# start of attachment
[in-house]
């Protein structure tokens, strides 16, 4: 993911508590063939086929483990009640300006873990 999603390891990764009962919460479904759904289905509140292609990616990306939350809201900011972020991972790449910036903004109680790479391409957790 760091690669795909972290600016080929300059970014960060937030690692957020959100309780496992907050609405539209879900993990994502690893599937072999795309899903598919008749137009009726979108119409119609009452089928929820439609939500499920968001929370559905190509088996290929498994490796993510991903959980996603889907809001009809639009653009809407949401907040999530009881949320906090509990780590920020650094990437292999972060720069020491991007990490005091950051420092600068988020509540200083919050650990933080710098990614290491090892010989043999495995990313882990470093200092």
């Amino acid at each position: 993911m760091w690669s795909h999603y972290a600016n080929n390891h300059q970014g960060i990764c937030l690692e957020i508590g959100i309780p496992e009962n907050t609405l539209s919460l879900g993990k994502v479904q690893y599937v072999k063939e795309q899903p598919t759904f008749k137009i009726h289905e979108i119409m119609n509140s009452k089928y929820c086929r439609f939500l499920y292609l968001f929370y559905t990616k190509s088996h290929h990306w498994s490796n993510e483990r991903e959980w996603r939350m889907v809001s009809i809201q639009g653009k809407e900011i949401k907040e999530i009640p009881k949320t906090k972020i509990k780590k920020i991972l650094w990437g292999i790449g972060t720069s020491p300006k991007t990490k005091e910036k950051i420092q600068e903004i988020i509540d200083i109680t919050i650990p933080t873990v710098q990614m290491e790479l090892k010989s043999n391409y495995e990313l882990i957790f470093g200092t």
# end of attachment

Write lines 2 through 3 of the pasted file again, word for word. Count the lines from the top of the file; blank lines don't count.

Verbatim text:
């Protein structure tokens, strides 16, 4: 993911508590063939086929483990009640300006873990 999603390891990764009962919460479904759904289905509140292609990616990306939350809201900011972020991972790449910036903004109680790479391409957790 760091690669795909972290600016080929300059970014960060937030690692957020959100309780496992907050609405539209879900993990994502690893599937072999795309899903598919008749137009009726979108119409119609009452089928929820439609939500499920968001929370559905190509088996290929498994490796993510991903959980996603889907809001009809639009653009809407949401907040999530009881949320906090509990780590920020650094990437292999972060720069020491991007990490005091950051420092600068988020509540200083919050650990933080710098990614290491090892010989043999495995990313882990470093200092």
């Amino acid at each position: 993911m760091w690669s795909h999603y972290a600016n080929n390891h300059q970014g960060i990764c937030l690692e957020i508590g959100i309780p496992e009962n907050t609405l539209s919460l879900g993990k994502v479904q690893y599937v072999k063939e795309q899903p598919t759904f008749k137009i009726h289905e979108i119409m119609n509140s009452k089928y929820c086929r439609f939500l499920y292609l968001f929370y559905t990616k190509s088996h290929h990306w498994s490796n993510e483990r991903e959980w996603r939350m889907v809001s009809i809201q639009g653009k809407e900011i949401k907040e999530i009640p009881k949320t906090k972020i509990k780590k920020i991972l650094w990437g292999i790449g972060t720069s020491p300006k991007t990490k005091e910036k950051i420092q600068e903004i988020i509540d200083i109680t919050i650990p933080t873990v710098q990614m290491e790479l090892k010989s043999n391409y495995e990313l882990i957790f470093g200092t």